And, finally, both men suffer horribly when written by people who focus solely on their super-heroics. (Compare Mark Waid's ill-advised stint on _Captain America_ to Mark Gruenwald's spectacular ten year run. In just -- what was it? 11 issues? -- Waid managed to ignore, undercut, and bypass everything that Greunwald told us about Cap.)

David Fiore

Couldn't agree more Ron--the comparison is very apt...although, of course, Waid's take on Cap is more faithful to S&K's original conception of the character (about which I would say--"big deal! sometimes a concept blossoms at the expense of its roots, and Gruenwald's work is an excellent example of this...")


matt rossi

Like a dumbass, I responded to Ron's comment in email instead of on site: luckily, that email was saved by gmail. So here are the comments:

"As a former "Marvel zombie" whose first significant exposure to "Big Blue" was through John Byrne's reboot -- and who never really followed Supes after Byrne stopped "doing" him -- I must admit that I'm hardly the best qualified reader to "yea"- or "nay"-say your thoughtful essays.

One thing that your essays have made me see, however, is that the Marvel character who is the closest counterpart to Superman is Captain America."

The main difference being that Superman evolved more into the
character whereas Cap seems to have been intended always to be an avatar of America, but yes, the two characters seem to be very similar to me as well. The main differences (Cap a native son, Superman an immigrant, Cap a physically normal man at the peak of physical prowess, Superman a titan) really only serve to highlight that essential similarity of purpose and mentality, which you highlight so well. Basically, one of the notes I disliked in JLA/Avengers was that Superman and Cap were at each others throats: I'd have loved to see Busiek work up a thoughtful conversation between these two. Maybe Marvel and DC will get Roger Stern to write a crossover between the two of them: I'd be very interested in reading it.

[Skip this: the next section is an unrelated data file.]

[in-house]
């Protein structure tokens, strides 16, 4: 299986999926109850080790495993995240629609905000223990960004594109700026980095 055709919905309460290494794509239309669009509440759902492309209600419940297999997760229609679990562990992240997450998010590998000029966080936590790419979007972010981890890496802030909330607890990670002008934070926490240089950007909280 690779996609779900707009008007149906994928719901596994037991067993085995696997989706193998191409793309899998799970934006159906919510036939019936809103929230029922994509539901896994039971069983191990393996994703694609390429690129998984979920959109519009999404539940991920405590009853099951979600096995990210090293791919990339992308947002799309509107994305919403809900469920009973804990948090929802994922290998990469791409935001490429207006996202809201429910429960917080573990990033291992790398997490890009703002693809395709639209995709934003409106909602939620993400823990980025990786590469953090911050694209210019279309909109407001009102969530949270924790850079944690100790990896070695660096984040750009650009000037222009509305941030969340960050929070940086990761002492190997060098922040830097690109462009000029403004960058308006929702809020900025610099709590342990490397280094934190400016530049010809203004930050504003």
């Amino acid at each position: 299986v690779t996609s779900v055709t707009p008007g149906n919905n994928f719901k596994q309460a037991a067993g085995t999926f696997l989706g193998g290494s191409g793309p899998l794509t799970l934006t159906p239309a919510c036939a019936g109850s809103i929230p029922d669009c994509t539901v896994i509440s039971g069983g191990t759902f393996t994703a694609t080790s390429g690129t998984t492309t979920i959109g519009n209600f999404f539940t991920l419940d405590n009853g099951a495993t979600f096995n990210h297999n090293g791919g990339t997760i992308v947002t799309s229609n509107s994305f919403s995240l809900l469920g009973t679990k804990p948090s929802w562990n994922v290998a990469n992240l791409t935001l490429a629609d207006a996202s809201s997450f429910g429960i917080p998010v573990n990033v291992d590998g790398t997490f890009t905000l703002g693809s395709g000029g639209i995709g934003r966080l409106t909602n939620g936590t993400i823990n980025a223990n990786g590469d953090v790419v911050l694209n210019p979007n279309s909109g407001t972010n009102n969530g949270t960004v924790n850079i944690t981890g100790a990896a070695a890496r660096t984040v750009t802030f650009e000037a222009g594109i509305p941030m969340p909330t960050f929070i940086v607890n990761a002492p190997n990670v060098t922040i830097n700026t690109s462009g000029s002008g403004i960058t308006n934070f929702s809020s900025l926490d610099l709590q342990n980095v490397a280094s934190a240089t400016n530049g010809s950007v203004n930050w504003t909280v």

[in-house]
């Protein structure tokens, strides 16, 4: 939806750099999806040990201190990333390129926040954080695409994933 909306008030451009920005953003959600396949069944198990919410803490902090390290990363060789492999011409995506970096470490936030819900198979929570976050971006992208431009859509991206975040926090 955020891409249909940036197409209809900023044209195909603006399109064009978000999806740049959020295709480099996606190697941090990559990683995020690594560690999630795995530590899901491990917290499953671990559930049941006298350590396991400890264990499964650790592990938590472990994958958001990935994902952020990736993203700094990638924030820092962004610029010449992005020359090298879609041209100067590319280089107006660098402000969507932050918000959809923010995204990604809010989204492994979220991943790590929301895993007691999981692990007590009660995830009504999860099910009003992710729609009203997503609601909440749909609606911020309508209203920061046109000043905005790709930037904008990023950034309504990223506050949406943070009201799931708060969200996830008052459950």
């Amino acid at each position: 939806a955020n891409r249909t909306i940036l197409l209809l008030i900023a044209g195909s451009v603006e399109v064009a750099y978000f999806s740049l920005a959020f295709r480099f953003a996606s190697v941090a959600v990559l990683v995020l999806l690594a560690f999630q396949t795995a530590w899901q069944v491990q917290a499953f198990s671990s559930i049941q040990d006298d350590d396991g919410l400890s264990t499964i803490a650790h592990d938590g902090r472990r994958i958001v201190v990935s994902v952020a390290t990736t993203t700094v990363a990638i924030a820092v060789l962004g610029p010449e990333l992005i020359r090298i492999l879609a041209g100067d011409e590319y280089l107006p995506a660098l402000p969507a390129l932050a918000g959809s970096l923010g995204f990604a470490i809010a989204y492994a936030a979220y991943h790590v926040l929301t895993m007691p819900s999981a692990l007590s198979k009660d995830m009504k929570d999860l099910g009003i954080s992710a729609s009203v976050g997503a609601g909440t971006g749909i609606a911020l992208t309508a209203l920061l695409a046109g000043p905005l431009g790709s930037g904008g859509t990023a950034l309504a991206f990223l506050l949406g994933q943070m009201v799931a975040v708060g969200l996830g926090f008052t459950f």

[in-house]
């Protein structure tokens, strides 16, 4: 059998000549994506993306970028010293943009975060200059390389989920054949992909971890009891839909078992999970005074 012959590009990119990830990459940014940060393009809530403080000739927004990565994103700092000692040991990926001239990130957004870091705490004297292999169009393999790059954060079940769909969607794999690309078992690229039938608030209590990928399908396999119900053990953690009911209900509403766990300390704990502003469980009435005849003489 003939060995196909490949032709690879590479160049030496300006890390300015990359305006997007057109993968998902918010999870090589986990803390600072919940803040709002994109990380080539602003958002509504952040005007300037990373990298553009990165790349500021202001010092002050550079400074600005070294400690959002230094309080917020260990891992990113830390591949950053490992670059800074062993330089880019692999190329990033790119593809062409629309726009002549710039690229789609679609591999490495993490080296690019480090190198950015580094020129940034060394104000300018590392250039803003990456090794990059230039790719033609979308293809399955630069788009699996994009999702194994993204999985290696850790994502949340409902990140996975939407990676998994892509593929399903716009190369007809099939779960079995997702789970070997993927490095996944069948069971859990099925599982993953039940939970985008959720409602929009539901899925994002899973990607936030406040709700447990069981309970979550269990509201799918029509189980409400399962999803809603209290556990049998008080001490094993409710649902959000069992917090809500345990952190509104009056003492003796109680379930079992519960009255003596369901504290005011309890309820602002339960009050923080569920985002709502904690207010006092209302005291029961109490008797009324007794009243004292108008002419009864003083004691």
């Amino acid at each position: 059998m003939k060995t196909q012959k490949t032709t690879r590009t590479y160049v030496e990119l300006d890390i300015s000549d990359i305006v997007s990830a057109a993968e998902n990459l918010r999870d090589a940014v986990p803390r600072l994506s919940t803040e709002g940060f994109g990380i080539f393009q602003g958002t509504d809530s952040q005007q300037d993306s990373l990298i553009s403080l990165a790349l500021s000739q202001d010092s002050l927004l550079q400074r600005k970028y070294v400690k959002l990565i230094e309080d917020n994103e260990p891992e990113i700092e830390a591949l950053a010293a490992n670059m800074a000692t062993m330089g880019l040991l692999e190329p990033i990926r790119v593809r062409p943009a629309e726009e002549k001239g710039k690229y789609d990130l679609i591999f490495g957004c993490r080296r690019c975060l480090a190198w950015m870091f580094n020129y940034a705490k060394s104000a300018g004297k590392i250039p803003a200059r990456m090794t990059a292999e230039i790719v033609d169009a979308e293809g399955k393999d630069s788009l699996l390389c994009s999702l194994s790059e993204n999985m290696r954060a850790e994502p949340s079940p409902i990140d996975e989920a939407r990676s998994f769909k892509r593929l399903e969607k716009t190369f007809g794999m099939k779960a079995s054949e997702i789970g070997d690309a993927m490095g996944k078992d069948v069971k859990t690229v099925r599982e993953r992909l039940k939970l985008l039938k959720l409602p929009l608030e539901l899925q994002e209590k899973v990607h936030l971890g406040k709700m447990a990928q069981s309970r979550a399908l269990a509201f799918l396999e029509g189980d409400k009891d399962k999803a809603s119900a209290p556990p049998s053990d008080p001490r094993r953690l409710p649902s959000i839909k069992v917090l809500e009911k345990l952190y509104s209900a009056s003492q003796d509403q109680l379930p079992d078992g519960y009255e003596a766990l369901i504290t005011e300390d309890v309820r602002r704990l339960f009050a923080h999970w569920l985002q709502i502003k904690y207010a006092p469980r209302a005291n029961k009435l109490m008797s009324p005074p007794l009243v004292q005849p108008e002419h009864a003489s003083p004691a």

I'll tell you, that Masters of Evil story, that was some mighty fine
comics from Mister Stern. I'm steadily coming to a real appreciation of his work, between his runs on Spider-Man, Avengers, Superman... he'd be a fine choice for Captain America again, I think, especially now that Mark Gruenwald's gone. You do an excellent job of pointing out the correspondences... one of the salient differences being that Superman has the Kents to provide him with memories of a family even if it's not his birth one, whereas Cap has had to *make* himself a family by involvement in the Avengers. The JLA simply isn't as tightly knit as the Avengers: it's more like a fraternity and sorority of like-minded folks, a club for super-heroes. The soap-operatic moments that worked so well in the Avengers with characters like Hawkeye, the Vision, the Scarlet Witch, Wonder Man... it's hard to imagine them working so well in a JLA story, whereas a big starfish come to take over the world or the Shaggy Man is a quintessential JLA problem.

To be fair to Mark Waid, who I think has flashes of brilliance as a